Familiar fish are moving north: new study
“These global changes have implications for everyone in every part of the planet…” - University of British Columbia Researcher William Cheung “It’s not something in the distant future. It is well underway,” says famed marine biologist Boris Worm at Dalhousie University.
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Marine biologists on both ends of the country are in agreement - the warming of the oceans is having, and will have, an enormous affect on the way commercial fisheries in the western Atlantic will be conducted on every species now fished for human consumption, as well as those not now considered unfit to eat.
The scientists say familiar species like cod and haddock are being replaced by warm water species migrating northward as the ocean warms to temperatures suitable for their existence.
Dr. Daniel Pauly of the University of British Columbia Fisheries Centre was lead scientist on a new report, just published in Nature Magazine. He tells the Atlantic Fisherman: “Fish species always move with the temperature of the ocean. It used to happen randomly - what we call a “regime shift.”
These movements would take place according to variations in water temperature from year to year in specific areas where a fish species would congregate for a limited period of time - for example, the winter migration of cod in the Gulf of St. Lawrence.
But what the scientists are forecasting now is an entirely different bowl of fish broth.
“What is happening now is a definite trend,” says Pauly. “The direction is dominantly towards the poles and away from the equator, towards deeper and colder water, and that movement directly coincides with global warming and its measureable effect on ocean temperatures.
“Fish species will move towards the appropriate temperature in which their larvae and juvenile fish will thrive.”
Pauly warns that the current boom in lobster populations, and the larger catches fishermen are experiencing, is a “transient and not a permanent situation”.
“The mechanism is universal,” he says. “Fish cannot regulate their temperature, so individual species must move to reach their own preferred temperature. Some may adapt to warmer temperatures, but they need time to do it.”
The end result is a movement of fish northward and offshore towards deeper depths and colder water. That phenomenon inevitably will have a profound effect on the inshore fishery as larger vessels become necessary to travel farther and farther from home in search of fish. This effect has already been recorded in the lobster fishery . The southern edge of the range for homarus americanus has moved northward during the last decade , co-incident with the highest temperatures in recorded history currently being registered in the Gulf of Maine, and Atlantic Canada.
The northward movement, along with overfishing of stocks past the sustainable mark, has collapsed the groundfishery in waters off the northeastern states of the USA. That is seen in now non-existent populations of cod and haddock, with resulting severe economic havoc on inshore fishermen, and much reduced quotas on the diminishing populations that remain.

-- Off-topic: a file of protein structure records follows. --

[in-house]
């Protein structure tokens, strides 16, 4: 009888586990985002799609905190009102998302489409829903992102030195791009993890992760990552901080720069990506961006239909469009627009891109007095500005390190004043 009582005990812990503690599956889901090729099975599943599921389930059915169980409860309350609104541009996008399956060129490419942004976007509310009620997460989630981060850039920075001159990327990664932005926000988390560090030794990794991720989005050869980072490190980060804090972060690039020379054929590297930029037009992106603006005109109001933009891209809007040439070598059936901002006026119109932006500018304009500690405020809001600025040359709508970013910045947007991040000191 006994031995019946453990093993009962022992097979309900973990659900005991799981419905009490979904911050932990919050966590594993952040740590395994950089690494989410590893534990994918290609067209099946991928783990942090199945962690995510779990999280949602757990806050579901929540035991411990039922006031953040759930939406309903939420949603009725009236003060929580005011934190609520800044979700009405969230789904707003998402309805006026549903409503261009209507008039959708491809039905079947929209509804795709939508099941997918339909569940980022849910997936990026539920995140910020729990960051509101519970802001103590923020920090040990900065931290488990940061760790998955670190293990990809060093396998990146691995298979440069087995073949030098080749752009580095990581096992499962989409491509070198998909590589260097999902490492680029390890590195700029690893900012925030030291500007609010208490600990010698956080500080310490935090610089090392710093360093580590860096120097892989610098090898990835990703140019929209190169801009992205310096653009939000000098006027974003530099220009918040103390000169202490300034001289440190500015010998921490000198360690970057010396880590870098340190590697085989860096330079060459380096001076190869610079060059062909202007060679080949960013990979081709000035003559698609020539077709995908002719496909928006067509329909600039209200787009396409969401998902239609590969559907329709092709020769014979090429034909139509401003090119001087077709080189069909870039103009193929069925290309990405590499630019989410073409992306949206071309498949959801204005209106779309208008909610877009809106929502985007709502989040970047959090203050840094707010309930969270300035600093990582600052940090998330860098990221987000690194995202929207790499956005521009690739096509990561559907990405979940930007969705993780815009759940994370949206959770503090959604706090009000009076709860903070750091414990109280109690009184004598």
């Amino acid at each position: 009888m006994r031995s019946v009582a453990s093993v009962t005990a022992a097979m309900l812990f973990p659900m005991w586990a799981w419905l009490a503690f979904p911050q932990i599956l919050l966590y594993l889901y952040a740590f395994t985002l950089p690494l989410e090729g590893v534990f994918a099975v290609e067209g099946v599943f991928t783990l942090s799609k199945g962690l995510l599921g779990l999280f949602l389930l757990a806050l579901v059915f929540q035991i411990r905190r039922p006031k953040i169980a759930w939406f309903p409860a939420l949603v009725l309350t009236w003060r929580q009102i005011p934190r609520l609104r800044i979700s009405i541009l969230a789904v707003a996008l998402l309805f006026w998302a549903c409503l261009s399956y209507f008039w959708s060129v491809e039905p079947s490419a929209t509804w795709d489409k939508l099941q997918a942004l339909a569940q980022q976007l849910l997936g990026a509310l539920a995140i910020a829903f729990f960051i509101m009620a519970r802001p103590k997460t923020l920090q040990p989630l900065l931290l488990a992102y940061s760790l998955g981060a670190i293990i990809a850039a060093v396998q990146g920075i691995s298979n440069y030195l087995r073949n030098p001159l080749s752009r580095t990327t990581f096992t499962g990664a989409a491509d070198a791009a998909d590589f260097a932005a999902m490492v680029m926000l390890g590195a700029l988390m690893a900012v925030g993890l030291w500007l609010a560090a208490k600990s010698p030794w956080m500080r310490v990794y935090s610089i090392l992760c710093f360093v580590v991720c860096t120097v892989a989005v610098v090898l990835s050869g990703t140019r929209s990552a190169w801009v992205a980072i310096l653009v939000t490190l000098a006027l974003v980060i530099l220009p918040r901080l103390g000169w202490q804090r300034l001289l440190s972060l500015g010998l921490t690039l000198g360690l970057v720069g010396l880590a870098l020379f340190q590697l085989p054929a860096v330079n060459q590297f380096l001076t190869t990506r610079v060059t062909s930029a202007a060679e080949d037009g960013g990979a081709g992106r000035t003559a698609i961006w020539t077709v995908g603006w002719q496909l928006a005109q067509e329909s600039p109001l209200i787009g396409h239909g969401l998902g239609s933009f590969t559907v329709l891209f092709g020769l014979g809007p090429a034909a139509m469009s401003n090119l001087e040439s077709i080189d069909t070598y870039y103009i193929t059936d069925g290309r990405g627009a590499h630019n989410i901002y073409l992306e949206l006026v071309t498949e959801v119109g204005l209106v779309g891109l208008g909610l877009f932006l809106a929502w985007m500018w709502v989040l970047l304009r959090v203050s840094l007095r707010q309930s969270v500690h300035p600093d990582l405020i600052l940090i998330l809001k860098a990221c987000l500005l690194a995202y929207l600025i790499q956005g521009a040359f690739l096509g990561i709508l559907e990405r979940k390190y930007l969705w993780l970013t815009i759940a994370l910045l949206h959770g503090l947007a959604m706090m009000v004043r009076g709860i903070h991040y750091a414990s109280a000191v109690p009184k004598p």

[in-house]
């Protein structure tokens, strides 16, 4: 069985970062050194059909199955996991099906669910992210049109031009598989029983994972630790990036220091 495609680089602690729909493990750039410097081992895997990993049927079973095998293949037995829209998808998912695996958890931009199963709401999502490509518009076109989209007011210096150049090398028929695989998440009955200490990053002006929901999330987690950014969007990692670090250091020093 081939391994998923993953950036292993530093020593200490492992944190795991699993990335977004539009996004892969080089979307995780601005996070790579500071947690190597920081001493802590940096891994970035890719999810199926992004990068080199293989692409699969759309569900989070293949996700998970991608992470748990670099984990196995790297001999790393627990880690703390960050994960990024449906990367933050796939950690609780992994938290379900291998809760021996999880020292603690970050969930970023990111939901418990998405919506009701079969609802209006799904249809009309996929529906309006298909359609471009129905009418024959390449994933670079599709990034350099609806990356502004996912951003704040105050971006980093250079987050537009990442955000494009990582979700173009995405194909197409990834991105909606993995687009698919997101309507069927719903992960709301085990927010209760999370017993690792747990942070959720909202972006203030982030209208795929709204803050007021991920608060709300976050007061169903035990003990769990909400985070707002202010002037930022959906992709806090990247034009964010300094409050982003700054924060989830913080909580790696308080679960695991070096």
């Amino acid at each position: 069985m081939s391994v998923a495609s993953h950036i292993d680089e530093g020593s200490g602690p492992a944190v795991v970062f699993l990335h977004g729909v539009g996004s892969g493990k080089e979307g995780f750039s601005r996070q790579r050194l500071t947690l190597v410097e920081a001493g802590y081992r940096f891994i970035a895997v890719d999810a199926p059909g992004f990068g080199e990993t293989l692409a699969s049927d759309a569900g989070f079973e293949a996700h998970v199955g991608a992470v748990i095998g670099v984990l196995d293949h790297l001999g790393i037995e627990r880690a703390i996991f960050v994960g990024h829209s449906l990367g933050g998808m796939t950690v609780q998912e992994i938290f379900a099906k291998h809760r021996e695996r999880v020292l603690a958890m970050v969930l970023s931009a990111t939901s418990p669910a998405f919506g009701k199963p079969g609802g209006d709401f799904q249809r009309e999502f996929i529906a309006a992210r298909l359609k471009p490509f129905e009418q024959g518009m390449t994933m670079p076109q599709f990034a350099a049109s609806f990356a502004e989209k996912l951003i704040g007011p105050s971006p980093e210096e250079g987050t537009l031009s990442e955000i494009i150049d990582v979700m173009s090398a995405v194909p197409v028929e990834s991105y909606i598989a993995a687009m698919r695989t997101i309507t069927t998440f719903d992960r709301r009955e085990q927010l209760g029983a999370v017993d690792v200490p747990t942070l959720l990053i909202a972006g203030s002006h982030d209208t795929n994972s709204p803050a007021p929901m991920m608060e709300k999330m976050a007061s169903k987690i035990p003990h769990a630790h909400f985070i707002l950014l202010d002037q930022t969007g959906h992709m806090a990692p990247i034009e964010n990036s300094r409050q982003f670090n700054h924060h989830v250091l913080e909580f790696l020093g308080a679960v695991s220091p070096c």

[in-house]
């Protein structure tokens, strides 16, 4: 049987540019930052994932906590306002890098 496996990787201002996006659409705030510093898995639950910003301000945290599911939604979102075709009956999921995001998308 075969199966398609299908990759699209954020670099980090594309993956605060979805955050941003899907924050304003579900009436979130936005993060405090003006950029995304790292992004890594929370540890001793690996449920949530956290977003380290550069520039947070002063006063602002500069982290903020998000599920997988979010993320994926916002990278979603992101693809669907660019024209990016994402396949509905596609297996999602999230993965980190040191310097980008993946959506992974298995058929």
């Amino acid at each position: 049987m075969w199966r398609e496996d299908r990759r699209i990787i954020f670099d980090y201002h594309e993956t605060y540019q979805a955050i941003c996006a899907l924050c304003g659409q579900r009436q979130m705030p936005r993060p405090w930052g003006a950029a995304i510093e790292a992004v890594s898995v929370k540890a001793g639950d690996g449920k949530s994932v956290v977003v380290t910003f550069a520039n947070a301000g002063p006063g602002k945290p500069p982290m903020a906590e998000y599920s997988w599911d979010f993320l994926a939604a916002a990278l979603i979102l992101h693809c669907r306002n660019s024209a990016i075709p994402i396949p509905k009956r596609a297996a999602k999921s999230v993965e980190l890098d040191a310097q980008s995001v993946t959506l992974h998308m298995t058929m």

The effect of warming oceans is also seen in surf clams, which cannot move to seek more hospitable habitat. Populations are disappearing in shallow and warmer waters off Maryland, Virginia and Delaware, but the clams still thrive in the waters of northeastern New England.
The question is - how long will it take before the inshore fishery of the Atlantic region is in trouble, as the inevitable effects of global warming begin to impact the fishery?
In an email from Dr. Boris Worm, he says it’s hard to tell.
“Time frames are hard to pin down,” he says, “but there has been significant movement northwards of lobster and cod stocks over the past 30 years.”
Worm says, “This has not yet affected our region adversely. It is still well within the preferred temperature envelope of those species.”
And when politicians like Prince Edward Island’s Minister of Fisheries boasts that there is no conservation problem in the lobster fishery of his province, is he doing justice to the fishermen who are bound to feel the effects of climate change - sooner or later.
In the fishing ports of New England, the ugly reality of a fishless future for the inshore fishery has already hit home.
“We’re seeing significant declines in the number of boats that can fish,” says Richard Merrick, chief scientific advisor for the US government’s National Oceanic and Atmospheric Administration. “The crews that go along with that, they’re out of work.”
In Canadian terms, that’s a forecast for the destruction of a coastal society that pre-dates Canada itself by several centuries.
“Everything depends on some minimal level of predictability,” Glen Spain told the Washington Post. He works for the Pacific Coast Federation of Fishermen’s Associations. “And everything is becoming less and less predictable because of climate change.
“The biggest problem we have with fishery management is it assumes the future will look like the past. That’s no longer the case.”
Drs. Pauly and Cheung examined 52 distinct marine ecosystems around the globe in coming up with their conclusions on fish movement, noting that water temperatures rose in every ocean of the world during the last three decades.
“Fish are kind of the canary in the coal mine here, or the canary in the ocean,” says Worm. “It’s changing, and they are adapting. And the question is - how will we adapt. Or will we?”
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